“The profession of occupational therapy will flourish because occupation, its core, is so basic to human health yet so flexible, depending on the needs of the individual human being.”
TO BE HUMAN IS TO BE OCCUPATIONAL.
You may think you have never before been exposed to the wonderful, dynamic, and always present OT world, but in actuality you experience it everyday through the meaningful activities (occupations)that consume your time.
Everyone no matter their background, beliefs, culture, ethnicity, gender, age, disorder, disability, diagnoses, political opinion, it doesn’t matter–everyone-deserves to experience occupations.
Therefore, it is also important that the general public and even other healthcare professionals widen their horizon and come to terms with the benefits of occupational therapy. Be mOTivated to expand your knowledge on how this profession may impact you or your loved ones.
As a profession that has been around for 100 years (next year), it is my hope to advocate and educate others on the field I fell in love with and felt God’s hands pushing me toward many years ago-aka since 9th grade of high school (in addition to advocating for sunshine’s profession as a future doctor of osteopathic medicine, I hope to always be an advocate of occupational therapy!)
In this first OT Post I will share some of the questions some of my friends and family members have asked me about in regards to the profession that is both an art and a science!!
So is occupational therapy (OT) like physical therapy (PT)…
No, not quite. Yes, physical therapists and occupational therapists often co-treat and attend to the same clients. Yes, they often will collaborate to design and implement the most appropriate client-centered intervention plan and goals. And yes, they both integrate their therapeutic use of self during the treatment session to build rapport and develop trust with each individual client. To be honest, there is a lot of overlap; however, there are definite and notable differences that I will expand on later. Nevertheless, both professions are blessed to inspire and improve the functional outcomes of an individual at oftentimes a very personal level.
“occupation”- activity in which an individual client is engaged// “physical”- of or pertaining to the body
Physical therapists are here to help restore your mobility. They are well-versed in the anatomy and physiology of the body and are predominantly utilized in the physical rehabilitation of individuals recovering from injuries or diseases. These professional healthcare workers also work in a variety of settings. PTs help you manage your pain and also may teach preventative methods as well. PTs are well-equipped to prepare and implement individualized patient plans. They are concerned with muscle strength and overall motor development. They are very important and after four clinical rotations (level 1 fieldwork) where I collaborated with them in addition to -from my own personal experience as a stubborn but very diligent patient- three knee surgeries later, I love my PT friends.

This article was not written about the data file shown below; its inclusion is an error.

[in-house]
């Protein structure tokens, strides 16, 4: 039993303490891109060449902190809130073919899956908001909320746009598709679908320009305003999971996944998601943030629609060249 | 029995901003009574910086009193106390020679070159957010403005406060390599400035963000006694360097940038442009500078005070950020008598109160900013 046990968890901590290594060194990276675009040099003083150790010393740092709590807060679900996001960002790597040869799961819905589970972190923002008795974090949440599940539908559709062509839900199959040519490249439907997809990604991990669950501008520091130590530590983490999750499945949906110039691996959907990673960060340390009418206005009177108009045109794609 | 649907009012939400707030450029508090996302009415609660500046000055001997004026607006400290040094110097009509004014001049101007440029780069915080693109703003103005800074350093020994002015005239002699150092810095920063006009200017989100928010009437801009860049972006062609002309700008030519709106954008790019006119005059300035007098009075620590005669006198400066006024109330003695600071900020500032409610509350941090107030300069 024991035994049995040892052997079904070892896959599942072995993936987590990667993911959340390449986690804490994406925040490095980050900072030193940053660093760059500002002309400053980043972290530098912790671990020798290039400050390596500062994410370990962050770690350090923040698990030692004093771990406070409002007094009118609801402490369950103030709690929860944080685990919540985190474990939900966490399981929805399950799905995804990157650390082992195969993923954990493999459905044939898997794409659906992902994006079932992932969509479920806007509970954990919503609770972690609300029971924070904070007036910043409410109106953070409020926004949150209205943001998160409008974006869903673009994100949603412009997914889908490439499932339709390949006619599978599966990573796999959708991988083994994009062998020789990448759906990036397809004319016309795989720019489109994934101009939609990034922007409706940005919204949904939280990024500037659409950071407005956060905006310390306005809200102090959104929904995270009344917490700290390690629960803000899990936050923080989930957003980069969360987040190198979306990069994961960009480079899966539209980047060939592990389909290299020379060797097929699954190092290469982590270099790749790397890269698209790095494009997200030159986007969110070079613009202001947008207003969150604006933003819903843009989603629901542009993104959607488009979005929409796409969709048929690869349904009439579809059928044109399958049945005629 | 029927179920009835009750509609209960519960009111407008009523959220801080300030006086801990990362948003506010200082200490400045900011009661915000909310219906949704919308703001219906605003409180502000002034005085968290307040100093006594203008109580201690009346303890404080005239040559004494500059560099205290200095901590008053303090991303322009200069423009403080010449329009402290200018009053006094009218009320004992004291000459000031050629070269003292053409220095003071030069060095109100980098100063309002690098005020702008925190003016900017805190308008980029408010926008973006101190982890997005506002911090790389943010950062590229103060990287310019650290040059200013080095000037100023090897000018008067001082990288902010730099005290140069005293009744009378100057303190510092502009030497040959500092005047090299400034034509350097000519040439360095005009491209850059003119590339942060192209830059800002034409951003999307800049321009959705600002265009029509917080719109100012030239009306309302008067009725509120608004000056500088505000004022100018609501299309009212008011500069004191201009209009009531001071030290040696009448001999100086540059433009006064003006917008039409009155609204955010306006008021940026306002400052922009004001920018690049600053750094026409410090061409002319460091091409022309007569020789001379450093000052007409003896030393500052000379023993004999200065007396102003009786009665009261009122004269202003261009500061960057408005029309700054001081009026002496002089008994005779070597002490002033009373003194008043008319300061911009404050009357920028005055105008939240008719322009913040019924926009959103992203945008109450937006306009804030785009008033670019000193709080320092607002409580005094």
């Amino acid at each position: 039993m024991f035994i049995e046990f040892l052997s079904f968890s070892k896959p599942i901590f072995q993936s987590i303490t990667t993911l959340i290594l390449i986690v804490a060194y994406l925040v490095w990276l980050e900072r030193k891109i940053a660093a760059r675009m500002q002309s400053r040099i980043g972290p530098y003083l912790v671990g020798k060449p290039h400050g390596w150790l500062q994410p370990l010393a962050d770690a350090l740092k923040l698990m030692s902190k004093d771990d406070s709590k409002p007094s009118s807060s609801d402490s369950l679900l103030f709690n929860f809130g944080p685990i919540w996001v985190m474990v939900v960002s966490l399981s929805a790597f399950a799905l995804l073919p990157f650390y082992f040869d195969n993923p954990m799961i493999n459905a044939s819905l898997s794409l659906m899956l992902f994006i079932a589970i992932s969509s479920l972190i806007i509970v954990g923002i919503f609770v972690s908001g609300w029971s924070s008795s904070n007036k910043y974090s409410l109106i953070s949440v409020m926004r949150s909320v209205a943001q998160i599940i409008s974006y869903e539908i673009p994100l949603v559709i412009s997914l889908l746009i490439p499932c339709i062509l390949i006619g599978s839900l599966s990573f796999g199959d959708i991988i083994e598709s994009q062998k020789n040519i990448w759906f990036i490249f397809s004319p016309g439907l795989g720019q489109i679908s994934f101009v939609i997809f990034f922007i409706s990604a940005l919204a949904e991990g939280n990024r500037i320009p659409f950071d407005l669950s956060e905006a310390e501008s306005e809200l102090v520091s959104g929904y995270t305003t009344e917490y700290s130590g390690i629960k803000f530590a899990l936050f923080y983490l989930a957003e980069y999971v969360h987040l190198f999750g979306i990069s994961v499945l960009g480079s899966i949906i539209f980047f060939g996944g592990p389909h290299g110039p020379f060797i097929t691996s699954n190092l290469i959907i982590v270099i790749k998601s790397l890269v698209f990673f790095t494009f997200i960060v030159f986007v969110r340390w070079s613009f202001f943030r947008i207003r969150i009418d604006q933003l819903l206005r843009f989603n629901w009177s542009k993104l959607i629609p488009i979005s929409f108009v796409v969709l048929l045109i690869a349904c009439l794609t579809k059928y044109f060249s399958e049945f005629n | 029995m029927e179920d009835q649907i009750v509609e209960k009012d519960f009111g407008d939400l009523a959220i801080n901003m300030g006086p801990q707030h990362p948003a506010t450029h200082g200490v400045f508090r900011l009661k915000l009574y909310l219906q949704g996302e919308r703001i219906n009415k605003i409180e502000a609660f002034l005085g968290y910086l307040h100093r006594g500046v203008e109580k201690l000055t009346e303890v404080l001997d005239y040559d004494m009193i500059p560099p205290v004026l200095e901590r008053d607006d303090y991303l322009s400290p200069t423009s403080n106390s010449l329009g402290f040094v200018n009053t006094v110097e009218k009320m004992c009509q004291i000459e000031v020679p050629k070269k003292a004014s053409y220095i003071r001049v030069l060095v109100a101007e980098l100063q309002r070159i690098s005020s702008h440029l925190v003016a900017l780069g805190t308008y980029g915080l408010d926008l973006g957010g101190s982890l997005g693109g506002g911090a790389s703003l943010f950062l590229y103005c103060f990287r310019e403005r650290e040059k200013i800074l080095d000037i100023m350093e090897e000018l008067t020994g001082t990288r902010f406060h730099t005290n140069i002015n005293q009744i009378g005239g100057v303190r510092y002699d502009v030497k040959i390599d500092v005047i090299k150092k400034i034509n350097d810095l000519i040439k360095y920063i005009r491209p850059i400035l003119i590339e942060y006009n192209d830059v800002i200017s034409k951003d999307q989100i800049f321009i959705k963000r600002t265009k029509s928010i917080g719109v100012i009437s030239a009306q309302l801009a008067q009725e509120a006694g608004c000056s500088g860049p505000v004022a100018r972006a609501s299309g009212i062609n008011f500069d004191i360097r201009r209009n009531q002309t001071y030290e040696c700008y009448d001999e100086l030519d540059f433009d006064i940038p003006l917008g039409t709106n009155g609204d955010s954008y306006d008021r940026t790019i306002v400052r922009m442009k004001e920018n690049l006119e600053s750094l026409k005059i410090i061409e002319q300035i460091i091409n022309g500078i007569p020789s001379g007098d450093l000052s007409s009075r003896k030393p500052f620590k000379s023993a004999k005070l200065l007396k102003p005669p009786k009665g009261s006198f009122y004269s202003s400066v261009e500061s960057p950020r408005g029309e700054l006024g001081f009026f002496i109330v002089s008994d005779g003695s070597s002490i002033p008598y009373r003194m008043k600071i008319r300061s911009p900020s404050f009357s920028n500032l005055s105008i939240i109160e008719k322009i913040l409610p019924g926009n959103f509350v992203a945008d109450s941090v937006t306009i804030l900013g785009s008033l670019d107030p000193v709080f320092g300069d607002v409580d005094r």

Occupational therapists also take into consideration the physical rehabilitation standpoint, but with a twist. We like to see y’all get back to performing those activities of daily living–the meaningful occupations of your day-to-day life–in the way that is most functional and easiest for you! Through the therapeutic use of occupations, we are healthcare professionals that are dedicated to helping our clients meet their occupational needs. In addition to using occupations as one of our modes of therapy intervention, we take into consideration the client’s context and think of nifty environmental modifications. We are very crafty with our modifications and utilize assistive technology as needed. An understanding of mental health is very important to OTs, because we design intervention plans that can be graded down or up depending on the client’s abilities and skill sets. OT is awesome, just saying.
My PT friends will help you walk, but OTs will TEACH YOU TO DANCE 🙂 and dance with you!
But occupational therapists help you find jobs right?
Well yes, but no because that is literally like a teeny tiny fraction of what an occupational therapy practitioner can do for you. For instance, perhaps you have worked as an auto-mechanic for the past 20 years but now you are having difficulty performing your work tasks due to decreased function of your hands and shortness of breath. Well an OT working as an ergonomic consultant (which is probably the last setting/area of practice I see myself working in) can do a plethora of things for you such as…..
- advocate for your supervisor to give you increased time to complete your duties
- perform a Work Capacity Evaluation-a universal full body test that addresses how one performs the tasks necessary to succeed in a specific job and also entails a detailed interview that determines the consistencies of work performance and more